Belgian Labour

Leuven Travel Blog

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Leuven train station
The cost of labour in Belgium is quite high. Taxes are the highest in Europe, at 55.4% (as an aside, while the taxes are used in a progressive manner, on health care, public transport and education for all, they are raised in a regressive manner, as there are no capital gains or wealth taxes to bother those born rich and the maximum income tax bracket kicks in at only €32,270, almost making it the wet-dream of the extreme right - a flat tax). Wages are also very high compared to the cost of living, even after tax, especially for low income jobs. In the academic world, a PhD student or post-doc in Belgium makes far more than they would in America, although at the upper end of the income scale the Professor makes several times less than their counterpart across the pond.
Justo Lipsio
The Right tell us constantly that we need to drive wages down, as the high cost of wages drives up the price of goods (with the implication that consuming is of greater importance than earning a living) and wages that are too high will drive down the demand for labour (of course, it goes without saying that the Right are concerned only that the cost of blue collar wages are too high - for the elite of course high wages are perfectly acceptable). You would expect, therefore, that the Belgium economy would be orientated away from labour use.

Not so, we have noticed. In fact, labour use seems conspicuously higher. A new credit card is not sent to our mail box, instead it involved an hour-long visit with the bank manager. When we registered in our commune the administration lady pulled out a blue-print of our apartment building and confirmed which apartment was ours, so that our local policewoman (and I do mean local, our policewoman patrols just a couple of streets) knew which one to visit when she came to visit us, as they do all new residents. Our internet connection through clearwire gave only one bar and a man came straight out to play around with it, and when he found one location fixed the problems he helped rearrange the furniture - when the same happened in Seattle we rang up and were given phone directions as to the best position. The chocolatier gladly spends time helping us to decide which flavour to buy, even with other customers waiting patiently behind us. Waitors let you enjoy your table for as long as you desire, without any none-too-subtle hints to leave and maximise turn-over. In the fashionable stores lining the Bondgenoteniian (and make no mistake - they are all fashionable stores) employees outnumber customers and stare serenely out of the windows. In the most fashionable stores employees even outweigh the number of items for sale.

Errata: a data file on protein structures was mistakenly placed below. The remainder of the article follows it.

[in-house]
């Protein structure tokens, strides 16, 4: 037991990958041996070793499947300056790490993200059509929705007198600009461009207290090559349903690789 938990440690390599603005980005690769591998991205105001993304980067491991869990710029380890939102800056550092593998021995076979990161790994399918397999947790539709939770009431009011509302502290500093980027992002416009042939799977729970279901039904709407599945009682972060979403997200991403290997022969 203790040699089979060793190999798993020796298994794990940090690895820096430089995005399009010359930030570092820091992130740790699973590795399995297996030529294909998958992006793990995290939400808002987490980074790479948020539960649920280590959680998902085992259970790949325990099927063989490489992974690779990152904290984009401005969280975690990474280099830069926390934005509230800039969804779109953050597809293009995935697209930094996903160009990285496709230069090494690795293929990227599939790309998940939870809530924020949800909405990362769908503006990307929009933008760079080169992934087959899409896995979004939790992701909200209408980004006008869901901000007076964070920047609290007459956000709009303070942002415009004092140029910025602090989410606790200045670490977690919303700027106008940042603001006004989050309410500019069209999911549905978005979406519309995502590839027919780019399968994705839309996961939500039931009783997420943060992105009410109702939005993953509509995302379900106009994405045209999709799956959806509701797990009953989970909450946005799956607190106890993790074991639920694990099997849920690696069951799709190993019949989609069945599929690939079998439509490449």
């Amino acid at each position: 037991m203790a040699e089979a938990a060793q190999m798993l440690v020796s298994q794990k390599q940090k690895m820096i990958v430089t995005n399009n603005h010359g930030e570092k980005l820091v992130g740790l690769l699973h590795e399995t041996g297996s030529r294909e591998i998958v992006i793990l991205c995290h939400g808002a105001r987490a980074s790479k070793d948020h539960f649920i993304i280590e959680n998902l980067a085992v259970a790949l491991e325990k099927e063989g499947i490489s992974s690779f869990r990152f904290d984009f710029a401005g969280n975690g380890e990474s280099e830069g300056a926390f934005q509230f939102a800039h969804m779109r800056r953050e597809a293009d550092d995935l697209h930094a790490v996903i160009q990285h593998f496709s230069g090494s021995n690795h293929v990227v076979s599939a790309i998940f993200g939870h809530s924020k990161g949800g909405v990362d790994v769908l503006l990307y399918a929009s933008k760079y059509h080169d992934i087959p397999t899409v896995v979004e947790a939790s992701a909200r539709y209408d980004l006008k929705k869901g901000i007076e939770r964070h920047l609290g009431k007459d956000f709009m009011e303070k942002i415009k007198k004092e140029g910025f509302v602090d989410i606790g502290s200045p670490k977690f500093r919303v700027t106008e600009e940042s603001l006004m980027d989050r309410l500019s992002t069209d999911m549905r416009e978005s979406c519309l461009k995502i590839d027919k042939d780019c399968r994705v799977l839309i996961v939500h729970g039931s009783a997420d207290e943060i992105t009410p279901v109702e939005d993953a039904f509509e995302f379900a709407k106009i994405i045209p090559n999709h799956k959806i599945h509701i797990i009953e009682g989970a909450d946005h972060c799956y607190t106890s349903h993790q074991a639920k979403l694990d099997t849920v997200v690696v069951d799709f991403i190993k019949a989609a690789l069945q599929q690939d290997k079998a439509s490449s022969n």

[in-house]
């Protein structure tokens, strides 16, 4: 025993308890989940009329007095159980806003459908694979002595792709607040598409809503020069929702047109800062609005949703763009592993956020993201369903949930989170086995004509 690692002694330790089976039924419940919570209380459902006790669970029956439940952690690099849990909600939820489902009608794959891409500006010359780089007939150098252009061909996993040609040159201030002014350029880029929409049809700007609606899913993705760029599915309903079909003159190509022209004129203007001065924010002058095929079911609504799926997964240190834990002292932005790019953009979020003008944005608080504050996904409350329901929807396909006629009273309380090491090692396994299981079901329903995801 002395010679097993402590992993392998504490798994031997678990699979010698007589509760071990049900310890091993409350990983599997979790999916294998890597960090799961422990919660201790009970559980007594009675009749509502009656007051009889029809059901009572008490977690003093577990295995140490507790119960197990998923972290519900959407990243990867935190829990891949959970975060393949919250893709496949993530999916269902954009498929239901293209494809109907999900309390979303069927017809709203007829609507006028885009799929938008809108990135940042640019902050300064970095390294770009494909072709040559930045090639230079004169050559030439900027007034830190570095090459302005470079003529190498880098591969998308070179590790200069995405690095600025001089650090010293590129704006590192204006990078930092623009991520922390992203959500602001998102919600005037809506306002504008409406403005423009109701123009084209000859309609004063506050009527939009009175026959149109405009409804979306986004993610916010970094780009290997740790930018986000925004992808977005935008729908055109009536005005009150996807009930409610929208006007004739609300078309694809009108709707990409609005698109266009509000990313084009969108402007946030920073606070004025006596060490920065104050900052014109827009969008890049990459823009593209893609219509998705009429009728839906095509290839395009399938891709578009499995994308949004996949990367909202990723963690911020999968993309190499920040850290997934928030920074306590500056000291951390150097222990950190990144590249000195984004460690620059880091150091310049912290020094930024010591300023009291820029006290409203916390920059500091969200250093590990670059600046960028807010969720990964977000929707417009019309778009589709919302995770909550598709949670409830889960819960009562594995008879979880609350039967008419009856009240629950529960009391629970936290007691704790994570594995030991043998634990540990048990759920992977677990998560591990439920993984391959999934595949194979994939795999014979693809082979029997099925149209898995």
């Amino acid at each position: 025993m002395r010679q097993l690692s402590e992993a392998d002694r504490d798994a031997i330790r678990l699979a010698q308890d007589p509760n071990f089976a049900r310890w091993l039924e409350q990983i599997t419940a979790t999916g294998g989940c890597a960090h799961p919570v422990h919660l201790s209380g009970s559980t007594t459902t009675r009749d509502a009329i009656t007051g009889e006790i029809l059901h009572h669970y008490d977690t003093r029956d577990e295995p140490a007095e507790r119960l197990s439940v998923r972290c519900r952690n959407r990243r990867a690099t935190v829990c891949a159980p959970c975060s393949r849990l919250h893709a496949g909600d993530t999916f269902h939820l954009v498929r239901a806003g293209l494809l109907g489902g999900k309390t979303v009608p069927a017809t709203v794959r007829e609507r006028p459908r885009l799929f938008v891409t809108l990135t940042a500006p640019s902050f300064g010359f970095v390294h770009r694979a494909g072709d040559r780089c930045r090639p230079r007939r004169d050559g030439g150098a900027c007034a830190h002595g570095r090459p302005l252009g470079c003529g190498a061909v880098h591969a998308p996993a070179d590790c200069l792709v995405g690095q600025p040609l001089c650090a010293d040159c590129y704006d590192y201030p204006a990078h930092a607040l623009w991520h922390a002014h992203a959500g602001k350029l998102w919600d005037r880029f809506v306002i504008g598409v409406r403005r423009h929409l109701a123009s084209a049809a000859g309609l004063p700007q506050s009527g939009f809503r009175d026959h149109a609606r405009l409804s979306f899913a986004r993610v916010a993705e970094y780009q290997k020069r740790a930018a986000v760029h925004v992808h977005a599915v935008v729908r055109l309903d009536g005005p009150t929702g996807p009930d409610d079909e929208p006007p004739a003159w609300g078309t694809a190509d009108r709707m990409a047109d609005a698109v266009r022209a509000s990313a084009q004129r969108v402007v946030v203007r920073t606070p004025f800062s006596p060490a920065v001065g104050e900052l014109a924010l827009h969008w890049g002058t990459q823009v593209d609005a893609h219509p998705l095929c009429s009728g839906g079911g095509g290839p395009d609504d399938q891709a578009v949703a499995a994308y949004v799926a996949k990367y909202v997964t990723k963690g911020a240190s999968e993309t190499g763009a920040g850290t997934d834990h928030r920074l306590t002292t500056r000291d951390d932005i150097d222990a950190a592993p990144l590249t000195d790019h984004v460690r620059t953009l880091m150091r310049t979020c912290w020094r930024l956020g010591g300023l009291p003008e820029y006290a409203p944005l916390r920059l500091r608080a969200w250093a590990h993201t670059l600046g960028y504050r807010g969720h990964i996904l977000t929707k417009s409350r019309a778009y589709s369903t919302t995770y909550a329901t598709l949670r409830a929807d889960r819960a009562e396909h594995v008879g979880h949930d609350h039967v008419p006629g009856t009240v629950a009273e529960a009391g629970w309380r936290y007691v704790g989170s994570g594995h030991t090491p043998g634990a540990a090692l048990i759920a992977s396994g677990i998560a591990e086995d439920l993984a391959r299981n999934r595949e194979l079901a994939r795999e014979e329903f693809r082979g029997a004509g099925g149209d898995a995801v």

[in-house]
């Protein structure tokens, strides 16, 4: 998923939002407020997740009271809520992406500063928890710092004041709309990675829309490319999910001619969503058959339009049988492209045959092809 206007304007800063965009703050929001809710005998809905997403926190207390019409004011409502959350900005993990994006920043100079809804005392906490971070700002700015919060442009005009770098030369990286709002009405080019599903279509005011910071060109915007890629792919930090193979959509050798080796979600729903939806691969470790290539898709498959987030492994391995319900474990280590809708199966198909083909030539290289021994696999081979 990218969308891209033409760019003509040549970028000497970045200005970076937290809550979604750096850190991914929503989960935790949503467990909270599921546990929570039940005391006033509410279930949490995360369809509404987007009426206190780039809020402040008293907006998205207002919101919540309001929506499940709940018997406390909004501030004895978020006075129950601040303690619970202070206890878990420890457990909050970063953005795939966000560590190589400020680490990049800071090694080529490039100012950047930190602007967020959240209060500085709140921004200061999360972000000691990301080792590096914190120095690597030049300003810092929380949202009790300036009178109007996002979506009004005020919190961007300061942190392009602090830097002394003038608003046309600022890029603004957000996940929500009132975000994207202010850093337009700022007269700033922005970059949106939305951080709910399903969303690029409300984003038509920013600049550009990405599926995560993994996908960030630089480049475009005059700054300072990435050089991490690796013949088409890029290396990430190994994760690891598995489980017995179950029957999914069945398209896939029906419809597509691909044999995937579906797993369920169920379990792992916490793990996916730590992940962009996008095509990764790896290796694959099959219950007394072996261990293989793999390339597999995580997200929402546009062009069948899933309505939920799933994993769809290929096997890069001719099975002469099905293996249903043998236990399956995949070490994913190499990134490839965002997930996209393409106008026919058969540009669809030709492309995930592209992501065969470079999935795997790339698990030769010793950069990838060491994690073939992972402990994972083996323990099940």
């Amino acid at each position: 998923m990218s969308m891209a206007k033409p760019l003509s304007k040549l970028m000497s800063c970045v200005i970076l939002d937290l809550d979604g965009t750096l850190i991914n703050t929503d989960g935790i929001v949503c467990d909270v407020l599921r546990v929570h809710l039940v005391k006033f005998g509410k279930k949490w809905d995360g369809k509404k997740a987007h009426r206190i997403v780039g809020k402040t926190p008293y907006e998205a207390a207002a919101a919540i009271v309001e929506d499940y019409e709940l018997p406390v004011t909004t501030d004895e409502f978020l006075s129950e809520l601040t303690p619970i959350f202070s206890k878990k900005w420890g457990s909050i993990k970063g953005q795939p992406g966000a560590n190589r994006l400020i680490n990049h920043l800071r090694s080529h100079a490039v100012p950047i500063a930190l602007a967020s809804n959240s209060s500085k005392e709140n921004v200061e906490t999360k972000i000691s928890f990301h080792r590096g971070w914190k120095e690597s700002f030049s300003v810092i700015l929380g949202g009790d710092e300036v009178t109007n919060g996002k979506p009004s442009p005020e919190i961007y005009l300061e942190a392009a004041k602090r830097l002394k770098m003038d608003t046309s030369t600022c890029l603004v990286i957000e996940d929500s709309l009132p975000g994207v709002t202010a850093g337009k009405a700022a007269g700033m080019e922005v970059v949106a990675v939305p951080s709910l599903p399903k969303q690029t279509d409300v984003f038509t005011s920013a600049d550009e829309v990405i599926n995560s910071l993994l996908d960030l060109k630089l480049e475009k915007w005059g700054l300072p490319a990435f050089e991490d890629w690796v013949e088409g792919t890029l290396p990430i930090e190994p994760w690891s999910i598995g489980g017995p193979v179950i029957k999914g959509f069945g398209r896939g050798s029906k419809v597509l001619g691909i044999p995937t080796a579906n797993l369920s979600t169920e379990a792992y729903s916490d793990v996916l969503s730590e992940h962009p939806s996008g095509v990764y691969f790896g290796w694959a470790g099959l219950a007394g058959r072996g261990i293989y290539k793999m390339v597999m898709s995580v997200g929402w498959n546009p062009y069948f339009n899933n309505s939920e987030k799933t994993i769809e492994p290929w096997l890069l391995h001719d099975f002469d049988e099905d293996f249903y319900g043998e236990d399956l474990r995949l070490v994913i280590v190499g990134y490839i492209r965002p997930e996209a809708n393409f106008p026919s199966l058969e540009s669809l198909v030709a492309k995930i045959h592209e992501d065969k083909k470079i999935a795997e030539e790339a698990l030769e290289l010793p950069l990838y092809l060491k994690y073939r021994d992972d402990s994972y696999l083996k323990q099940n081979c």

bernard69 says:
Belgium is a Paradise for lots of French people like students,elders,the wealthy...:)
Posted on: Feb 22, 2009
geokid says:
All news to me! Thanks for posting this blog.
Posted on: Feb 22, 2009
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Leuven train station
Leuven train station
Justo Lipsio
Justo Lipsio
Leuven
photo by: Chokk